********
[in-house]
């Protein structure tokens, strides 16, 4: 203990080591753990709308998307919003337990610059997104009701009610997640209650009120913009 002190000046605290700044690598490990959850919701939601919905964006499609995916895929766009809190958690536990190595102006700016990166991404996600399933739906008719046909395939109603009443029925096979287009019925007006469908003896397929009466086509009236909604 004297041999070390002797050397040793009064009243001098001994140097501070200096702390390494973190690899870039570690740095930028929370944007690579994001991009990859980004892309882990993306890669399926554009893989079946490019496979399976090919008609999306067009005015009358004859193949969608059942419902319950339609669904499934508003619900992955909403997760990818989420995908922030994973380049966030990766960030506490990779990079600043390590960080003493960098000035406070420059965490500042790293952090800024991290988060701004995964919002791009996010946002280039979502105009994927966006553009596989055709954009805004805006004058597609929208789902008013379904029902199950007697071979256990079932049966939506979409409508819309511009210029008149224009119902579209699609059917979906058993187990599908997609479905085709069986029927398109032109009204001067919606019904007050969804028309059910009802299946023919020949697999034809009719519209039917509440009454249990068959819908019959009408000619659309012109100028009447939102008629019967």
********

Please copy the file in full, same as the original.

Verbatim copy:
[in-house]
């Protein structure tokens, strides 16, 4: 203990080591753990709308998307919003337990610059997104009701009610997640209650009120913009 002190000046605290700044690598490990959850919701939601919905964006499609995916895929766009809190958690536990190595102006700016990166991404996600399933739906008719046909395939109603009443029925096979287009019925007006469908003896397929009466086509009236909604 004297041999070390002797050397040793009064009243001098001994140097501070200096702390390494973190690899870039570690740095930028929370944007690579994001991009990859980004892309882990993306890669399926554009893989079946490019496979399976090919008609999306067009005015009358004859193949969608059942419902319950339609669904499934508003619900992955909403997760990818989420995908922030994973380049966030990766960030506490990779990079600043390590960080003493960098000035406070420059965490500042790293952090800024991290988060701004995964919002791009996010946002280039979502105009994927966006553009596989055709954009805004805006004058597609929208789902008013379904029902199950007697071979256990079932049966939506979409409508819309511009210029008149224009119902579209699609059917979906058993187990599908997609479905085709069986029927398109032109009204001067919606019904007050969804028309059910009802299946023919020949697999034809009719519209039917509440009454249990068959819908019959009408000619659309012109100028009447939102008629019967």